IT & DATA PROTECTION

Personal data protection in China 

On 29 April 2021, China issued a second version of the draft Personal Information Protection Law (“Draft PIPL”), available for public comments until 28 May 2021. 

The Draft PIPL will exert a significant impact on personal data protection once it comes into effect.   

Currently, China does not have a comprehensive data protection law. Instead, the data protection rules can be found in various existing laws such as the Cybersecurity Law, the Civil Code, and the Decision on Strengthening Online Information Protection. Therefore, below are the relevant points for those companies processing individuals’ personal data in China (regardless of their nationality): 

  • Obtain the consent of the data subjects.
  • Disclose relevant policies regarding the collection, use, purpose, processing of remedial actions about the data to be collected.
  • Keep the personal data confidential.
  • Provide rights to the data subjects for accessing, copying, correcting, or deleting the data collected. 
  • Keep the personal information collected within China unless the company has obtained permission to transfer the personal data out of China after meeting certain conditions. 
 
 

TRADEMARK

China’s crackdown on malicious trademark registration

During the annual Two Sessions meeting in early March 2021, enhancing intellectual property (IP) protection was one of the core points reiterated by the Government Work Report.  China’s national Intellectual Property administration is giving special scrutiny to more than 1,500 trademark applications related to the epidemic and looking into the trademark agencies involved for “their potential to cause negative social effects” in accordance with China’s Trademark Law. Law-breaking trademark agencies and individual agents will be punished by regulators of multiple sectors and be given no or very limited access to policy incentives and government programs. The breaches will also mark their credit history.  The Special Action Plan targets malicious trademark registration acts that squat the trademark of others for illegitimate benefits, disrupt the order of the trademark registration administration, and cause significant loss to business besides confusing brand identity among consumers and affecting public trust. 

 

TRAVELING UPDATES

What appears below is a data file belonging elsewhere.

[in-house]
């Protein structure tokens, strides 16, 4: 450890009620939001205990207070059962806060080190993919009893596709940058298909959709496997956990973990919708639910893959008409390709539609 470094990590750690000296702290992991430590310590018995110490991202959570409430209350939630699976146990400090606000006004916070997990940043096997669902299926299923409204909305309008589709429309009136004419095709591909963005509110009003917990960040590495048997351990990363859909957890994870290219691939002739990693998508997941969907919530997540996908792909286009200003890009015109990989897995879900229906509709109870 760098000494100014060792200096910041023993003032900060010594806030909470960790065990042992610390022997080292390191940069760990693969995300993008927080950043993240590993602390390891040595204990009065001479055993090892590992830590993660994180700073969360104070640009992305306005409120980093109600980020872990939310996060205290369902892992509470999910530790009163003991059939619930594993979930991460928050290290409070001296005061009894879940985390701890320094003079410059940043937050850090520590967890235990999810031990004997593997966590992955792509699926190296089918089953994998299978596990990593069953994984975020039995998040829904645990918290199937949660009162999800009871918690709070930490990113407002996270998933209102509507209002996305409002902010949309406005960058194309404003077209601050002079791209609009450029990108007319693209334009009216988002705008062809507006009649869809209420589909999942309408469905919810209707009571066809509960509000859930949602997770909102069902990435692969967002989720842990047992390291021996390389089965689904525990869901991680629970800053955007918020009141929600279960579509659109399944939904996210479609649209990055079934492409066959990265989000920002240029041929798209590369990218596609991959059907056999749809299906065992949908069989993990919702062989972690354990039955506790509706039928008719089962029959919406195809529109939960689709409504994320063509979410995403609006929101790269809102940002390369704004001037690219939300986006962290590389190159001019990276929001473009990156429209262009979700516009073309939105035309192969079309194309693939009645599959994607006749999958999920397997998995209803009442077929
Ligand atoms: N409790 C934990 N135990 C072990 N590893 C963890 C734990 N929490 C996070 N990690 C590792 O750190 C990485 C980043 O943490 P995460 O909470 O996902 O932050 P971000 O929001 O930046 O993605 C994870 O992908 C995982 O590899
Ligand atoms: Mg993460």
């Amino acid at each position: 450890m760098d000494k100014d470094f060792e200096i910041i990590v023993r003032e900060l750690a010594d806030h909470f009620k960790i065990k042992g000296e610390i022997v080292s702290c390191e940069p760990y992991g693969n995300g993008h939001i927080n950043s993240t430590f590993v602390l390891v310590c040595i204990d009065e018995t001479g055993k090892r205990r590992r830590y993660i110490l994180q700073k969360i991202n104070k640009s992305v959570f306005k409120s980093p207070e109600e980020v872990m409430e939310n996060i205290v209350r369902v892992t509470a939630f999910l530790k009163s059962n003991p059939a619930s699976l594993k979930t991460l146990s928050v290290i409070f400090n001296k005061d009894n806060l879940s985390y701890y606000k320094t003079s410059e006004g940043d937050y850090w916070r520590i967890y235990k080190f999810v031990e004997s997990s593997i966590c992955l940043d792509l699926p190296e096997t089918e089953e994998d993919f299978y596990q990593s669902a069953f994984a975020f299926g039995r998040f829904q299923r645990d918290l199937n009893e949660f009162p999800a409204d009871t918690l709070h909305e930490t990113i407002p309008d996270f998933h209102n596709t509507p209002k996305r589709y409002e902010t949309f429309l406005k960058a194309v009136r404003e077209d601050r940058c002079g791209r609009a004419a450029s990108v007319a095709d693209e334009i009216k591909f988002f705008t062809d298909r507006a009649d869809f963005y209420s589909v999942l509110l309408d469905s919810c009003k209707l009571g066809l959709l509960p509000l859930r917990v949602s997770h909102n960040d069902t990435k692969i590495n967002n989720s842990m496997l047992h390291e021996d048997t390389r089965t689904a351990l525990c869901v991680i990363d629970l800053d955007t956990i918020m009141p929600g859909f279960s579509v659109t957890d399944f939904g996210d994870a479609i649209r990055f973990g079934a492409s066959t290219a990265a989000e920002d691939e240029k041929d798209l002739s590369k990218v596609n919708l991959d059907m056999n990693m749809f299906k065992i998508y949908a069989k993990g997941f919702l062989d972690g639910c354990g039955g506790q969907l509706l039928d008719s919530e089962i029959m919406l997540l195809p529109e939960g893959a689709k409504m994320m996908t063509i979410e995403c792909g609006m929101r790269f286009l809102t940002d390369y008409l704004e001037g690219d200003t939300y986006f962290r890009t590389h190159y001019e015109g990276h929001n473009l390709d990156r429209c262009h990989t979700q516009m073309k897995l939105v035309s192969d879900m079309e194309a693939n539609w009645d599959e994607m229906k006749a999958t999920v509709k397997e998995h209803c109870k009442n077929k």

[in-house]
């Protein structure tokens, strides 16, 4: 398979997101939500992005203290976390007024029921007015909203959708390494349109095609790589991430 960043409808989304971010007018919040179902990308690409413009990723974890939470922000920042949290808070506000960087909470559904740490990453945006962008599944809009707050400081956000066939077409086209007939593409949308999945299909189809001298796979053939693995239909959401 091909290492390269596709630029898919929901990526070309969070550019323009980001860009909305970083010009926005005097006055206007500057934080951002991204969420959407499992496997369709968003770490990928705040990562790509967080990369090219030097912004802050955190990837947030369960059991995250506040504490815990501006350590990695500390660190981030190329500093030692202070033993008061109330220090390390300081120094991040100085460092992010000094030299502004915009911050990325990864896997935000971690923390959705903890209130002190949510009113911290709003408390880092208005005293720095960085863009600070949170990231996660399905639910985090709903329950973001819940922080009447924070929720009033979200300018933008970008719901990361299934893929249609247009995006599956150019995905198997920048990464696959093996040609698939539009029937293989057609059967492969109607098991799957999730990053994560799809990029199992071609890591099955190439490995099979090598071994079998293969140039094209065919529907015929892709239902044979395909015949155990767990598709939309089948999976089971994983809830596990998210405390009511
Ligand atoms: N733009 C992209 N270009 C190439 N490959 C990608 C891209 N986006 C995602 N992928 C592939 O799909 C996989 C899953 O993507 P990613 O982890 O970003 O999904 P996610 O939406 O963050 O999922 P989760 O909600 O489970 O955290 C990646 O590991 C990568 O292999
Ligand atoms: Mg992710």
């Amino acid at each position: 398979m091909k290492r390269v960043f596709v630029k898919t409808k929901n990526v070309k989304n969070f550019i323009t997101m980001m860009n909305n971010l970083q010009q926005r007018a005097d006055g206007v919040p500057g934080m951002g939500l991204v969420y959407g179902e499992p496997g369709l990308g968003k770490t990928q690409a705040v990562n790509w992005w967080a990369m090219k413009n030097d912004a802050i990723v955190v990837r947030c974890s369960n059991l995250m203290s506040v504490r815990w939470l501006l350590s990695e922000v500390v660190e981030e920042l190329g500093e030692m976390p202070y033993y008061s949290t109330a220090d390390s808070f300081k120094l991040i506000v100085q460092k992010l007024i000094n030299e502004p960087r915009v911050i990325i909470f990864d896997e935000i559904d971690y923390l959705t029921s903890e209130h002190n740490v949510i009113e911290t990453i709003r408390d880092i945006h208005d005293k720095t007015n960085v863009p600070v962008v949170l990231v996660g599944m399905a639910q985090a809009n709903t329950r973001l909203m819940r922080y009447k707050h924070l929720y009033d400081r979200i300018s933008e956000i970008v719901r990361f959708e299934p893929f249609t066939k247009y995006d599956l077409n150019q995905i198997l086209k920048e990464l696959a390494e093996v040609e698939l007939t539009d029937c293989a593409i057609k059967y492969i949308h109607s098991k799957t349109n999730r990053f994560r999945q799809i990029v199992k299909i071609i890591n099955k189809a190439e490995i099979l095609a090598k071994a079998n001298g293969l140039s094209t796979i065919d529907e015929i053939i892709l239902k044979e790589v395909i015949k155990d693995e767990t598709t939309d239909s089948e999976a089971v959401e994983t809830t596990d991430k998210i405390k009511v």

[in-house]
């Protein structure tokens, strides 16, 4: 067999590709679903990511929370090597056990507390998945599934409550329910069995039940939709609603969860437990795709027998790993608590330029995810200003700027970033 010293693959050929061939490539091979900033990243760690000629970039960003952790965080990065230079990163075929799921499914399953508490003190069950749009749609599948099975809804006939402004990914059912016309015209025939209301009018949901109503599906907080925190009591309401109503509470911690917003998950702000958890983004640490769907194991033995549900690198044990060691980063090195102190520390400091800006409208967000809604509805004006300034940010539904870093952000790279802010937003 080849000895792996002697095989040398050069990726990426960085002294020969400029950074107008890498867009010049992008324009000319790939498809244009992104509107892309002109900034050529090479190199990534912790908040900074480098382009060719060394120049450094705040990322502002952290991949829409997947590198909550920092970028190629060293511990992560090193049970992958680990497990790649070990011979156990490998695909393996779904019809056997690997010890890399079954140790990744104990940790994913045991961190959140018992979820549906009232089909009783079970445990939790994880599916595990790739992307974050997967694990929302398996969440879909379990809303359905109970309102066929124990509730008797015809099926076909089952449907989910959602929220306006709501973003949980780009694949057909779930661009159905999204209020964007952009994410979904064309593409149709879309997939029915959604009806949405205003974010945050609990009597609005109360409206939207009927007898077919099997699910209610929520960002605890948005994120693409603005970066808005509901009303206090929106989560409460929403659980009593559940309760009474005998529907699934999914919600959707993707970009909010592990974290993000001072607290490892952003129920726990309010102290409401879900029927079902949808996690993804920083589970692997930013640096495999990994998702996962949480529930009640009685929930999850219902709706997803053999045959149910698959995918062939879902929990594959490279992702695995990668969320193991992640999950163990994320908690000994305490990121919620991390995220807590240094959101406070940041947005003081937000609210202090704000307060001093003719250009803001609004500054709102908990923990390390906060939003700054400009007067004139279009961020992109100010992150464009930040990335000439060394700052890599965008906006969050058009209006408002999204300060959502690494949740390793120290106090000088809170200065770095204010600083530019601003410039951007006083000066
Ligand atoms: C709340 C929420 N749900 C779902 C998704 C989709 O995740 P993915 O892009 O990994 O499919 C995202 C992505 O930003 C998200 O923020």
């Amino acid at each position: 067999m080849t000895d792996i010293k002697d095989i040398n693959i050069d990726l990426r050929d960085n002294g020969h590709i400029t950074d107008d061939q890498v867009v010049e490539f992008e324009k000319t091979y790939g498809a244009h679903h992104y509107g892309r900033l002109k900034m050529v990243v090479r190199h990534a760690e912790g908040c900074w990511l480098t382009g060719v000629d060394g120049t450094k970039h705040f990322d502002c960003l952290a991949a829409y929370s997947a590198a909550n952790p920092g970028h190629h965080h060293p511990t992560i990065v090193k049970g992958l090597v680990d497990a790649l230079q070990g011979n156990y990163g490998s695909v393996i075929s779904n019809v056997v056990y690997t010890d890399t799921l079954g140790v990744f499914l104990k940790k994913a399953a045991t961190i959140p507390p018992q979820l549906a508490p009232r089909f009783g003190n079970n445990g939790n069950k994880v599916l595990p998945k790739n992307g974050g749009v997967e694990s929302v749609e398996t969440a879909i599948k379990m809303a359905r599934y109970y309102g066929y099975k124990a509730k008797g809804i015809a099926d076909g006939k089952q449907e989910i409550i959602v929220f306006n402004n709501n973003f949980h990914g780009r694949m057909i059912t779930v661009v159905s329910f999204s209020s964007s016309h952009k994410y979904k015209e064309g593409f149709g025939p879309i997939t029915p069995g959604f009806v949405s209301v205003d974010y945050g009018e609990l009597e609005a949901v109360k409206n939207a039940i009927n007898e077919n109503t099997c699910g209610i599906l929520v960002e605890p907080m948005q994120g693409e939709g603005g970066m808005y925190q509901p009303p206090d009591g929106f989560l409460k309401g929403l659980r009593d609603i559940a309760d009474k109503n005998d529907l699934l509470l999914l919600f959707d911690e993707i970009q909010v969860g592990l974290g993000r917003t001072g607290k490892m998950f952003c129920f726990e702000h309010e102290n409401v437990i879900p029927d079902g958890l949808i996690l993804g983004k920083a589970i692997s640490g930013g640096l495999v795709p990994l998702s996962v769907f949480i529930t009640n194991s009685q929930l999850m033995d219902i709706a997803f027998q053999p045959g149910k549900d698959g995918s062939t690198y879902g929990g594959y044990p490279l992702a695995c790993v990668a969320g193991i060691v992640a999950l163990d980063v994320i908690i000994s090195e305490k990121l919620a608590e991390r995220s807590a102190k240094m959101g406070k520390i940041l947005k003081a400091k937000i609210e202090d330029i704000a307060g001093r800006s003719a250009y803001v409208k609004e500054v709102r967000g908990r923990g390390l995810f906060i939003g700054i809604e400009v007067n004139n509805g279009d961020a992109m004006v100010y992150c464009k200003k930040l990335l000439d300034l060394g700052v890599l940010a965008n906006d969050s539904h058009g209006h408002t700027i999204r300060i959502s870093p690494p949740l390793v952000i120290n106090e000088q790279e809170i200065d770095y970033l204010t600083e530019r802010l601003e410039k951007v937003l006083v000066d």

China accepts US travelers inoculated with American-made vaccines 

On 21 April 2021, the Embassy of China in the US issued a notice on the testing requirements for China-bound passengers departing from Dallas after inoculated with COVID-19 Vaccines. US passengers vaccinated with American-made non-inactivated vaccines, namely Pfizer, Moderna, and Johnson & Johnson, can travel to China. Please visit the Embassy’s website for specific requirements and documentation: Notice on the Testing Requirements for China-bound Passengers Departing from Dallas after Inoculated with COVID-19 Vaccines.

 
Hong Kong tightened quarantine regulations

People who have stayed in Taiwan on the day of boarding or during the 14 days before that day have to present at boarding proof of a negative nucleic acid test result conducted within 72 hours before the flight’s scheduled departure time, as well as the confirmation of a room reservation in a designated quarantine hotel in Hong Kong. Upon arrival in Hong Kong, they will be subject to the test-and-hold arrangement at the airport, and on confirmation of negative test results, they will be required to board designated transport arranged by the Government to proceed to the designated quarantine hotels for compulsory quarantine. Non-Hong Kong residents will be denied entry.  People who are not fully vaccinated will be subject to a mandatory 21-day quarantine at designated quarantine hotels and undergo four tests during the period. 

Those fully vaccinated will be subject to a 14-day compulsory quarantine at designated quarantine hotels and undergo three tests during the period, followed by seven days of self-monitoring as well as compulsory testing on the 16th and 19th day of their arrival.    

Written by the Latin Department, CW CPA